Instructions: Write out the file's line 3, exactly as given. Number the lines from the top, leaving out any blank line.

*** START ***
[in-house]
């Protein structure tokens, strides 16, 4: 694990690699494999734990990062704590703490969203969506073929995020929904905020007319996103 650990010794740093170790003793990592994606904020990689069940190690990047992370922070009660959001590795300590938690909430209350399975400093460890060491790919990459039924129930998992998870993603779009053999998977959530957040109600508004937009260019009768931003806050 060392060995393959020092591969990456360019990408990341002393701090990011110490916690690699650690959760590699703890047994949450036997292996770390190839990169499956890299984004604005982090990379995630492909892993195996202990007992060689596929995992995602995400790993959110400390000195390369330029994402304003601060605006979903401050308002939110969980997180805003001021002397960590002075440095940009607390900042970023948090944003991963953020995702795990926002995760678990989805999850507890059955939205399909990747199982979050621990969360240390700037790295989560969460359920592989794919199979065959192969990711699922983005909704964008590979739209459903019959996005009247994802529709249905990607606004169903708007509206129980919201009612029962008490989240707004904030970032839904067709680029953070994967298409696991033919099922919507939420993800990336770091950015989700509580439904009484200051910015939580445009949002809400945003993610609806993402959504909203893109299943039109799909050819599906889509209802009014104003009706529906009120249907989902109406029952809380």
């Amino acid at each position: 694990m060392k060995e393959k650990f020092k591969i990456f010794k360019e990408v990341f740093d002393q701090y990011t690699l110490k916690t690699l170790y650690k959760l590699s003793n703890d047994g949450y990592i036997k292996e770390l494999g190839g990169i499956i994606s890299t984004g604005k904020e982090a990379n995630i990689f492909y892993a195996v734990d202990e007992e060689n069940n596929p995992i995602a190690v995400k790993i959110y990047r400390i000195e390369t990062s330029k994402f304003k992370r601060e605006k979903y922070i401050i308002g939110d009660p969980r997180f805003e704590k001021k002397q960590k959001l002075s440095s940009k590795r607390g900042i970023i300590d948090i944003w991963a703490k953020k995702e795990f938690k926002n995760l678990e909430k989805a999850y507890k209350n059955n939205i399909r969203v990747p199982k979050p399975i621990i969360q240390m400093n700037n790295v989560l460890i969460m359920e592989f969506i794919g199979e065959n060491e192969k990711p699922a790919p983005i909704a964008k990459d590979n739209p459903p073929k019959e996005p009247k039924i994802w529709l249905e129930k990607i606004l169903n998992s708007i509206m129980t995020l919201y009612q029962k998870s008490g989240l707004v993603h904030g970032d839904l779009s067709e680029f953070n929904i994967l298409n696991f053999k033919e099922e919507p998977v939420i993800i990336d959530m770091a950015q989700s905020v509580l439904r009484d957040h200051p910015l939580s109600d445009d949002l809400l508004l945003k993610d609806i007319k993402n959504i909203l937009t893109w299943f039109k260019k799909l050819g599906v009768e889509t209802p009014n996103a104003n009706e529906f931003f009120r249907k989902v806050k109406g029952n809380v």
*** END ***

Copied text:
């Amino acid at each position: 694990m060392k060995e393959k650990f020092k591969i990456f010794k360019e990408v990341f740093d002393q701090y990011t690699l110490k916690t690699l170790y650690k959760l590699s003793n703890d047994g949450y990592i036997k292996e770390l494999g190839g990169i499956i994606s890299t984004g604005k904020e982090a990379n995630i990689f492909y892993a195996v734990d202990e007992e060689n069940n596929p995992i995602a190690v995400k790993i959110y990047r400390i000195e390369t990062s330029k994402f304003k992370r601060e605006k979903y922070i401050i308002g939110d009660p969980r997180f805003e704590k001021k002397q960590k959001l002075s440095s940009k590795r607390g900042i970023i300590d948090i944003w991963a703490k953020k995702e795990f938690k926002n995760l678990e909430k989805a999850y507890k209350n059955n939205i399909r969203v990747p199982k979050p399975i621990i969360q240390m400093n700037n790295v989560l460890i969460m359920e592989f969506i794919g199979e065959n060491e192969k990711p699922a790919p983005i909704a964008k990459d590979n739209p459903p073929k019959e996005p009247k039924i994802w529709l249905e129930k990607i606004l169903n998992s708007i509206m129980t995020l919201y009612q029962k998870s008490g989240l707004v993603h904030g970032d839904l779009s067709e680029f953070n929904i994967l298409n696991f053999k033919e099922e919507p998977v939420i993800i990336d959530m770091a950015q989700s905020v509580l439904r009484d957040h200051p910015l939580s109600d445009d949002l809400l508004l945003k993610d609806i007319k993402n959504i909203l937009t893109w299943f039109k260019k799909l050819g599906v009768e889509t209802p009014n996103a104003n009706e529906f931003f009120r249907k989902v806050k109406g029952n809380v």